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Thursday, 10 May 2007

Final Resolution of Indiana vs. Grimshaw

As promised, here is the latest, and concluding, chapter in the religious persecution case of Mr. Grimshaw, arrested on a sidewalk outside the Linway Plaza Cinema in Goshen, Indiana for protesting the first showing of "The Da Vinci Code."

At this trial, most of the witnesses were armed with handguns; some of them with electric shock devices. Maybe that wasn't anything particularly unusual, but many other aspects of this trial which was scheduled at the top of the docket for this afternoon at the City Court of Goshen were. In the first place, the defendant refused counsel, preferring to represent himself. The judge admonished him in her opening remarks that he could make objections, but only on the basis of established courtroom decorum, and that as the judge she could not advise him on such; he was on his own. Well, this turned out to be technically, but not actually, the case. He got a little help later on, from an unexpected source.

The first and only objection to be made by parties to the case turned out to be offered by the prosecutor, and it was sustained by the judge. More on that later.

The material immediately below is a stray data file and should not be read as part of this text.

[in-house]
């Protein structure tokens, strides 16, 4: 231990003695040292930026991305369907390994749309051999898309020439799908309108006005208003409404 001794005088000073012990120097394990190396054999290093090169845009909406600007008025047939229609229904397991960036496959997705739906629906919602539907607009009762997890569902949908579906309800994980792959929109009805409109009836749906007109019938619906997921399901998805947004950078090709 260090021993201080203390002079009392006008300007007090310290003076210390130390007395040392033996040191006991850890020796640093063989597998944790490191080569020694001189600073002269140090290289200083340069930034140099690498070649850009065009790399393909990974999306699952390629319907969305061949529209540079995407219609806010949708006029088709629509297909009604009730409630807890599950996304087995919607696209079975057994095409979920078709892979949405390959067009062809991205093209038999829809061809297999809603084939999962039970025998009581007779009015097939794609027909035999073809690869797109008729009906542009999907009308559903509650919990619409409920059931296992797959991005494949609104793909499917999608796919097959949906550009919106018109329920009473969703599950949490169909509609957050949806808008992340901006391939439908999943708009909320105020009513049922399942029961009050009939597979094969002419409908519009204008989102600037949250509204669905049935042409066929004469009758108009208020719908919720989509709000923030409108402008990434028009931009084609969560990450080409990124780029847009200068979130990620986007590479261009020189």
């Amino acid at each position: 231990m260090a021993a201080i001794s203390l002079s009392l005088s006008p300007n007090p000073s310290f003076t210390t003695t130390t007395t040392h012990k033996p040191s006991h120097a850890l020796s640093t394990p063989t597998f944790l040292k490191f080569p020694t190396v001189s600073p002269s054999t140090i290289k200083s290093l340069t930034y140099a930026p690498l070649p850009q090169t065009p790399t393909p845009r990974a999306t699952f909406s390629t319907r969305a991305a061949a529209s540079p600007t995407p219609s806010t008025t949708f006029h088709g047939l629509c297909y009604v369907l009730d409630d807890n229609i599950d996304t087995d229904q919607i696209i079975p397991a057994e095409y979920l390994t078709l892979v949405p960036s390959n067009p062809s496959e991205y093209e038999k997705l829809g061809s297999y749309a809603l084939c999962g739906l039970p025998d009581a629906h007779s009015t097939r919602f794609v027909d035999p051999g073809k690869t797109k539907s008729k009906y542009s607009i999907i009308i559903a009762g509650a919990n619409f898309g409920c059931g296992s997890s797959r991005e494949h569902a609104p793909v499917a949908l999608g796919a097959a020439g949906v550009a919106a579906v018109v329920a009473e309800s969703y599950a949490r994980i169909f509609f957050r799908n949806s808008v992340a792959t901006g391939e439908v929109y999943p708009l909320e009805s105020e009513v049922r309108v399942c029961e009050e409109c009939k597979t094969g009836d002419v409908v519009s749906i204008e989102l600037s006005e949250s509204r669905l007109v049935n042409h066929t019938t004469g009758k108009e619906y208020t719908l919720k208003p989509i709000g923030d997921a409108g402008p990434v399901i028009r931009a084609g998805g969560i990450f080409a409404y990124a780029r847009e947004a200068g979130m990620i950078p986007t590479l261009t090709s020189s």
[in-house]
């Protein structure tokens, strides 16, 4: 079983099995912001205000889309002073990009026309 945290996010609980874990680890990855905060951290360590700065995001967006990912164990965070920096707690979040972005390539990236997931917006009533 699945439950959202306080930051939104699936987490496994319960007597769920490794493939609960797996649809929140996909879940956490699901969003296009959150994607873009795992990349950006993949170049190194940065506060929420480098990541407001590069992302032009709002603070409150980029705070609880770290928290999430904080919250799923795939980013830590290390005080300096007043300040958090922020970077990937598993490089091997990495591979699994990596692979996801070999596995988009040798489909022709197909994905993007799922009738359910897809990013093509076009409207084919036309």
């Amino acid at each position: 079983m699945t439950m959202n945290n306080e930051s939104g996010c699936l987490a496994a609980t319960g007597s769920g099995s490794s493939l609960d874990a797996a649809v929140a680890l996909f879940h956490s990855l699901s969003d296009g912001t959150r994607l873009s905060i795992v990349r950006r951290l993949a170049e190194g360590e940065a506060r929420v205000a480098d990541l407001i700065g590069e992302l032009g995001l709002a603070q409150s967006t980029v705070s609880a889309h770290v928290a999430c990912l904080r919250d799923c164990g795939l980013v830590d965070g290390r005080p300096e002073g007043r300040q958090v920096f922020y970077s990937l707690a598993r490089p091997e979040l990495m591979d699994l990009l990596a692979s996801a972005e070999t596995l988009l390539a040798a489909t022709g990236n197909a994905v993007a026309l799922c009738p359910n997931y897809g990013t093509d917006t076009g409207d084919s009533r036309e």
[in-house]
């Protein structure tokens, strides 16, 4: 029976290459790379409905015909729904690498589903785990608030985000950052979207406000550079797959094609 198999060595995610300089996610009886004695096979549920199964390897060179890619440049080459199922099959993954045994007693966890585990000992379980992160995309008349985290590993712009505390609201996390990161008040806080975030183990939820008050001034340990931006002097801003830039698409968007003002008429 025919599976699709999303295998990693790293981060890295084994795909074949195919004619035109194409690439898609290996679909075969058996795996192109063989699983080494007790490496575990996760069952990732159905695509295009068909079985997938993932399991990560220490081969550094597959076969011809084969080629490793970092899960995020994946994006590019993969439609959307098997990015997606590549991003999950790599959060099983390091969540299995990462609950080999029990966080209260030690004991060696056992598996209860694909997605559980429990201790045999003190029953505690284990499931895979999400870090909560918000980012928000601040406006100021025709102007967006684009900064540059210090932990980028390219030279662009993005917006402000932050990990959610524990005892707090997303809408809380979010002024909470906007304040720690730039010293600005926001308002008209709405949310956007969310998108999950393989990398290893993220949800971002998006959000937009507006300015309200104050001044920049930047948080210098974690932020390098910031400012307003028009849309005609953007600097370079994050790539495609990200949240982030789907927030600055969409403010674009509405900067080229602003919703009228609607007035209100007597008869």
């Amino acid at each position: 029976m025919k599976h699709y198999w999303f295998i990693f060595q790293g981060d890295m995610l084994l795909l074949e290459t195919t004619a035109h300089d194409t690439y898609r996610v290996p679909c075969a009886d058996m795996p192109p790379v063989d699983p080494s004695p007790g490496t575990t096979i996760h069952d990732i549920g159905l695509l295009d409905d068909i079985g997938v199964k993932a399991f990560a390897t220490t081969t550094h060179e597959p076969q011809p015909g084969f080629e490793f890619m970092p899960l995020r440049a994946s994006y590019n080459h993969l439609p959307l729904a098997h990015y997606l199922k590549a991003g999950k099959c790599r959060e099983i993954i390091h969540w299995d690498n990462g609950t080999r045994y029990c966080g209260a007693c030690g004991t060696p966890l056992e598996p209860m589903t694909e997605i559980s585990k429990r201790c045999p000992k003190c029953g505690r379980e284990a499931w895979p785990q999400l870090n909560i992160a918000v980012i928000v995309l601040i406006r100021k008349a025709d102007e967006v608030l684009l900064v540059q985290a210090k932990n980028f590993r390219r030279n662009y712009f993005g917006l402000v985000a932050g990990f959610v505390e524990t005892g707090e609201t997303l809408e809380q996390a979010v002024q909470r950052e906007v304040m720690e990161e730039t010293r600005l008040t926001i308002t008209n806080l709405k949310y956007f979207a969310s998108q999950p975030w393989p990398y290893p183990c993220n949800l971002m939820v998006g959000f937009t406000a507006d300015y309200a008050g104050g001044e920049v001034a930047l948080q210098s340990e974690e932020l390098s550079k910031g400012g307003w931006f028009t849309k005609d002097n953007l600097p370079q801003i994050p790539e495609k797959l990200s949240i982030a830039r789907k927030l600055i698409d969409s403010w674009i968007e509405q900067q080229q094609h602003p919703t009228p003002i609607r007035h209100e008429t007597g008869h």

The prosecutor opened the trial by calling as witnesses the police officers who had responded to the call by the manager of Linway Cinema. The first three officers gave stories that pretty well lined up with each other. It was as follows:

The manager of the theater called to report that a group of about seven people, some of them juveniles, led by the defendant were standing on the privately owned sidewalk outside the theater with signs that read "Boycott Blasphemy" and had refused to leave when asked. The police sent an officer, then two more, who finally took the defendant into custody when he refused to leave the private sidewalk that ran along the theater and several other businesses in the plaza, including an Indiana Department of Transportation License Branch office. After being cited and released, he returned alone to the scene of his crime, whereupon he was arrested by the Plaza security guard and taken to the Elkart County Jail for incarceration.